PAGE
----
How do you know when you’re depressed? How do you know if what you’re feeling is the normal consequence of your current circumstances in life? How do you know if it’s more than just having a string of lousy days?
Depression isn’t like a sprained ankle. With a sprained ankle, you are very much aware the moment it happens. People see you limping and ask you what’s wrong, and you think, “Isn’t it obvious? I sprained my ankle.”
It would be nice if depression were like a sprained ankle. Fixing a sprained ankle is pretty straightforward – bind it up to support it, and stay off it until it heals. But what do you do with depression when it’s hard for you to pinpoint where it really hurts and your life isn’t really something you can “stay off” of until you feel better.
Most people who experience symptoms of depression but keep powering on anyway get used to the feeling of walking around with the weight of the world on their shoulders. I means, it’s not the end of the world. The sun still comes up every morning, and so do they, in a manner of speaking. They’re still walking around, functioning at some level, even though walking feels like its through really thick sand that clings to their feet and makes each step an effort. They get used to thinking “This is just the way life is.” They stopped looking for happiness a long time ago. They’re just trying to make it through the detour of depression, who cares about the destination?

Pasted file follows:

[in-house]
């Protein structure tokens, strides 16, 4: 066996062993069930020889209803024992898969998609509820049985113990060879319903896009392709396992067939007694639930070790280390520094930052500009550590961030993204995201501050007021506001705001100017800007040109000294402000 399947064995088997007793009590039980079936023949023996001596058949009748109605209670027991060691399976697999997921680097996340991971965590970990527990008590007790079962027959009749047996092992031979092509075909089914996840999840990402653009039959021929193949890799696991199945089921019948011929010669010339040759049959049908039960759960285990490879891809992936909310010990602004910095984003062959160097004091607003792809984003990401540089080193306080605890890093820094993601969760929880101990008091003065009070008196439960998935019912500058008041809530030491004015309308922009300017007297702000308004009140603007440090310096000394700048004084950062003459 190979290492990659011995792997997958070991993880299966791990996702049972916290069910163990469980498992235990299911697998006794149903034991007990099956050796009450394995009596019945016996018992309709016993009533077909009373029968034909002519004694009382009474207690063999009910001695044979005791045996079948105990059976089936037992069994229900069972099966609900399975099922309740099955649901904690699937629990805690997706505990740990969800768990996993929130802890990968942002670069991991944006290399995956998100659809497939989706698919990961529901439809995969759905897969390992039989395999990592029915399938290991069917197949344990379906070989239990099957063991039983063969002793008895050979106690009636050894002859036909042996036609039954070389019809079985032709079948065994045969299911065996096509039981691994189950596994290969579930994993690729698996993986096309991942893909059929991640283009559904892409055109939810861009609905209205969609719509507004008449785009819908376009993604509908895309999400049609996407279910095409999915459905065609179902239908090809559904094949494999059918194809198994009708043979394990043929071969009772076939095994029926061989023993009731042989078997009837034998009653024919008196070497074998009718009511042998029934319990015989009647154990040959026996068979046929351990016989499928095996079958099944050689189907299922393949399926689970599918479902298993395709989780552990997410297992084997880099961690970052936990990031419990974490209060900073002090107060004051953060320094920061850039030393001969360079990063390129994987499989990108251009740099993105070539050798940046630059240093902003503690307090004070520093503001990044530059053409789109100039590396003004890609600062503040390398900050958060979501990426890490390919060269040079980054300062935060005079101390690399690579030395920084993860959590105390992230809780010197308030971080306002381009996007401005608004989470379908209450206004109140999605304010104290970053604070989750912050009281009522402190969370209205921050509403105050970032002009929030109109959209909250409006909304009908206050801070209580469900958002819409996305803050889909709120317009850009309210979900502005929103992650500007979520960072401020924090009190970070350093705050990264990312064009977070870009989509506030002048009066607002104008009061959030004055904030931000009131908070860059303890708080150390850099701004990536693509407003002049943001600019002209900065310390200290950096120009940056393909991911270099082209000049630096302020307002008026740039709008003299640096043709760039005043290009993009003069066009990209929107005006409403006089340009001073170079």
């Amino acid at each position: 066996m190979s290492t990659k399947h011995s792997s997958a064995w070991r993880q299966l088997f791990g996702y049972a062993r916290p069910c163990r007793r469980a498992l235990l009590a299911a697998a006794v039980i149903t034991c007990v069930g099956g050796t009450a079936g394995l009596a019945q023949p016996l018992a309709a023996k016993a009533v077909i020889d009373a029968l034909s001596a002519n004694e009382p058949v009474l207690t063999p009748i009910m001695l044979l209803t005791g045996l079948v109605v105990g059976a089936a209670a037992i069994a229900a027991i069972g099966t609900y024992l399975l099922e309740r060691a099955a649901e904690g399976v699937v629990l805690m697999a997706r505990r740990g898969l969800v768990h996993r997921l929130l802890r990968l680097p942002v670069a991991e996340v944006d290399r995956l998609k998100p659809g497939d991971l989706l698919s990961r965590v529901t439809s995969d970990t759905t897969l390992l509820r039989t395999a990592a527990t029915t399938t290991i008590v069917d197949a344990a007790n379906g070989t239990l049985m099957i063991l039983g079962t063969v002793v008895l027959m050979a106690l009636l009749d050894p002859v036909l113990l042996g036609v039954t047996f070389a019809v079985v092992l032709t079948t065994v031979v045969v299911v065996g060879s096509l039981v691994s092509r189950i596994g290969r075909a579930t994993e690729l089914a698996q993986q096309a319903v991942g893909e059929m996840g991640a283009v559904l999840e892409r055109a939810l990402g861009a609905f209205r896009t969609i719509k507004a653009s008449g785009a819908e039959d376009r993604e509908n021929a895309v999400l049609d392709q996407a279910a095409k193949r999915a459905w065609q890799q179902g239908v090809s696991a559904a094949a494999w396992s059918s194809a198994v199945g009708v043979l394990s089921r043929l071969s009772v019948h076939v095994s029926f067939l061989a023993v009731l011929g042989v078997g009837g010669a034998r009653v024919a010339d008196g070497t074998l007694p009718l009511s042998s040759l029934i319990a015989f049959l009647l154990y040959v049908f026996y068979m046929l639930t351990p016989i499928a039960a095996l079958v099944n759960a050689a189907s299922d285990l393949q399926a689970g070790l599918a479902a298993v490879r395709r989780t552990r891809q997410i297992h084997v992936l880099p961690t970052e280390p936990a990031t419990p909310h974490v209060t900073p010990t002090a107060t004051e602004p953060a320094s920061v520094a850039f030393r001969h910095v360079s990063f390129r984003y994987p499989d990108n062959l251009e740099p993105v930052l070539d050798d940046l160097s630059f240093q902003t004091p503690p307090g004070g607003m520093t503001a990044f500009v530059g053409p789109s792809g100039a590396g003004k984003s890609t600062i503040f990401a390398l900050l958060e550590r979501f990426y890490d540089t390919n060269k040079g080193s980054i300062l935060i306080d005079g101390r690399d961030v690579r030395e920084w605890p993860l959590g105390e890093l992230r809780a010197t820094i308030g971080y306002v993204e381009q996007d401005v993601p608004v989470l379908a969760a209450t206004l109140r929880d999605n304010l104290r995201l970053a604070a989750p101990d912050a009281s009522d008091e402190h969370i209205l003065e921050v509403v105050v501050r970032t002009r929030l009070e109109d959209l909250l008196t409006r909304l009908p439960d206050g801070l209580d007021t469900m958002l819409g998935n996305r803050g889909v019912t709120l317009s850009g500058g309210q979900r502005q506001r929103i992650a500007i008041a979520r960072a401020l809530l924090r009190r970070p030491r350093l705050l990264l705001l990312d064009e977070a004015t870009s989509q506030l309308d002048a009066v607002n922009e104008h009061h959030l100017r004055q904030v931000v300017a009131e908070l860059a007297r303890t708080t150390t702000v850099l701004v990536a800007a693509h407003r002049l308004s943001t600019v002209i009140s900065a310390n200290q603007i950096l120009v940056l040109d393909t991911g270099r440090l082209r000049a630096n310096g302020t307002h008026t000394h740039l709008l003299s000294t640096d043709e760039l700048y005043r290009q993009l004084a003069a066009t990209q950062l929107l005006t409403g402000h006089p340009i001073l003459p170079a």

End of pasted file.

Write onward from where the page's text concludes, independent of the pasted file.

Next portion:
Here are the signs and symptoms of depression as outlined by the National Institutes of Mental Health:
– persistent sad, anxious, or “empty” mood
– feelings of hopelessness, pessimism
– feelings of guilt, worthlessness, helplessness
– loss of interest or pleasure in hobbies and activities
– decreased energy, fatigue, being “slowed down”
– difficulty concentrating, remembering, making decisions
– appetite and/or weight changes
– thoughts of death or suicide; suicide attempts
– restlessness, irritability
– persistent physical symptoms
If you believe you are suffering from depression, take our depression survey, and know there is hope. I know because I’ve been through the valley myself.
This might be the greatest challenge of your life, but it is one that will renew your strength so that you will be able to “soar on wings like eagles…run and not grow weary…walk and not be faint” (Isaiah 40:31).
The above is a compilation of excerpts from Dr. Gregory Jantz’s Moving Beyond Depression: A Whole-Person Approach, Happy for the Rest of Your Life, and Overcoming Anxiety, Worry and Fear: Practical Ways to Find Peace.